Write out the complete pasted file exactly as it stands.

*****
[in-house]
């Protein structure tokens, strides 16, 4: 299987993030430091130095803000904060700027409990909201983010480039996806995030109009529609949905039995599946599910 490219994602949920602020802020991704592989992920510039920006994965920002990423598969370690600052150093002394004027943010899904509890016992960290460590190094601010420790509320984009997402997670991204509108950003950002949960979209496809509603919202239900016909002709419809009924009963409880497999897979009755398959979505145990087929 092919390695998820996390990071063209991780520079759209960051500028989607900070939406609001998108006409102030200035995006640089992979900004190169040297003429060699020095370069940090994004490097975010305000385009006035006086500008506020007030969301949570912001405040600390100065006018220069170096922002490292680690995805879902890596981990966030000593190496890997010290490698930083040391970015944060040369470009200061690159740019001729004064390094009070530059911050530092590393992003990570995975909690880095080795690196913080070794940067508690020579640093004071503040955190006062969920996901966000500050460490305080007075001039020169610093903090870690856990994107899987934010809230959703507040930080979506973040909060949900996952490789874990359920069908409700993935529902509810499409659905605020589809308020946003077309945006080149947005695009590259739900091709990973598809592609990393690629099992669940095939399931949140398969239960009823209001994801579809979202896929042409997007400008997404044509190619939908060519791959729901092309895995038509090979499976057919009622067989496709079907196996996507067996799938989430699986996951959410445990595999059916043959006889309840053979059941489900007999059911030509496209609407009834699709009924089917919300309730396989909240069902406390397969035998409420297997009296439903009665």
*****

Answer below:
[in-house]
């Protein structure tokens, strides 16, 4: 299987993030430091130095803000904060700027409990909201983010480039996806995030109009529609949905039995599946599910 490219994602949920602020802020991704592989992920510039920006994965920002990423598969370690600052150093002394004027943010899904509890016992960290460590190094601010420790509320984009997402997670991204509108950003950002949960979209496809509603919202239900016909002709419809009924009963409880497999897979009755398959979505145990087929 092919390695998820996390990071063209991780520079759209960051500028989607900070939406609001998108006409102030200035995006640089992979900004190169040297003429060699020095370069940090994004490097975010305000385009006035006086500008506020007030969301949570912001405040600390100065006018220069170096922002490292680690995805879902890596981990966030000593190496890997010290490698930083040391970015944060040369470009200061690159740019001729004064390094009070530059911050530092590393992003990570995975909690880095080795690196913080070794940067508690020579640093004071503040955190006062969920996901966000500050460490305080007075001039020169610093903090870690856990994107899987934010809230959703507040930080979506973040909060949900996952490789874990359920069908409700993935529902509810499409659905605020589809308020946003077309945006080149947005695009590259739900091709990973598809592609990393690629099992669940095939399931949140398969239960009823209001994801579809979202896929042409997007400008997404044509190619939908060519791959729901092309895995038509090979499976057919009622067989496709079907196996996507067996799938989430699986996951959410445990595999059916043959006889309840053979059941489900007999059911030509496209609407009834699709009924089917919300309730396989909240069902406390397969035998409420297997009296439903009665």